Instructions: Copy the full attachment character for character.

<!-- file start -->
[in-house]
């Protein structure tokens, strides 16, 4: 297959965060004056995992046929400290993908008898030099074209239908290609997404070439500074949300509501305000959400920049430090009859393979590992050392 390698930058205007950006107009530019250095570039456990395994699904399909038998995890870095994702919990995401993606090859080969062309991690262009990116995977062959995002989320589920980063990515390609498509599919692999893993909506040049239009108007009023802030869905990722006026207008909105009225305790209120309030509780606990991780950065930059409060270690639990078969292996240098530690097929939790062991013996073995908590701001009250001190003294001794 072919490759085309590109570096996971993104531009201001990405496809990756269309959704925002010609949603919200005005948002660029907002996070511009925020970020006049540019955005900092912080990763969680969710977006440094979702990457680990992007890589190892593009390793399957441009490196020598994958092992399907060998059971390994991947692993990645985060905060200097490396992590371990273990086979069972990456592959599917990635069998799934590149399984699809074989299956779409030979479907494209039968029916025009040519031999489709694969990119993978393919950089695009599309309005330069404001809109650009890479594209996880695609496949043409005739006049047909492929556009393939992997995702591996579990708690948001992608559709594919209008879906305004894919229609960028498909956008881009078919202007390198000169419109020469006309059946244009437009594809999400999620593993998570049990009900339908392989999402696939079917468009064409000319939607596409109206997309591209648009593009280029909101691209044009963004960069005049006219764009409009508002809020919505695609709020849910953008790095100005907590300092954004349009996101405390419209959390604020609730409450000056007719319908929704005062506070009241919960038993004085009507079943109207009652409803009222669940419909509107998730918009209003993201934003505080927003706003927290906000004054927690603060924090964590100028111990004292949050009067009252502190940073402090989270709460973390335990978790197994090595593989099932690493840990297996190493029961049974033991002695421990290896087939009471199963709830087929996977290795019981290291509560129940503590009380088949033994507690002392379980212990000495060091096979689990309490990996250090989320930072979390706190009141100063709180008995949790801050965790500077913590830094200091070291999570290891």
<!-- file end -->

[in-house]
């Protein structure tokens, strides 16, 4: 297959965060004056995992046929400290993908008898030099074209239908290609997404070439500074949300509501305000959400920049430090009859393979590992050392 390698930058205007950006107009530019250095570039456990395994699904399909038998995890870095994702919990995401993606090859080969062309991690262009990116995977062959995002989320589920980063990515390609498509599919692999893993909506040049239009108007009023802030869905990722006026207008909105009225305790209120309030509780606990991780950065930059409060270690639990078969292996240098530690097929939790062991013996073995908590701001009250001190003294001794 072919490759085309590109570096996971993104531009201001990405496809990756269309959704925002010609949603919200005005948002660029907002996070511009925020970020006049540019955005900092912080990763969680969710977006440094979702990457680990992007890589190892593009390793399957441009490196020598994958092992399907060998059971390994991947692993990645985060905060200097490396992590371990273990086979069972990456592959599917990635069998799934590149399984699809074989299956779409030979479907494209039968029916025009040519031999489709694969990119993978393919950089695009599309309005330069404001809109650009890479594209996880695609496949043409005739006049047909492929556009393939992997995702591996579990708690948001992608559709594919209008879906305004894919229609960028498909956008881009078919202007390198000169419109020469006309059946244009437009594809999400999620593993998570049990009900339908392989999402696939079917468009064409000319939607596409109206997309591209648009593009280029909101691209044009963004960069005049006219764009409009508002809020919505695609709020849910953008790095100005907590300092954004349009996101405390419209959390604020609730409450000056007719319908929704005062506070009241919960038993004085009507079943109207009652409803009222669940419909509107998730918009209003993201934003505080927003706003927290906000004054927690603060924090964590100028111990004292949050009067009252502190940073402090989270709460973390335990978790197994090595593989099932690493840990297996190493029961049974033991002695421990290896087939009471199963709830087929996977290795019981290291509560129940503590009380088949033994507690002392379980212990000495060091096979689990309490990996250090989320930072979390706190009141100063709180008995949790801050965790500077913590830094200091070291999570290891």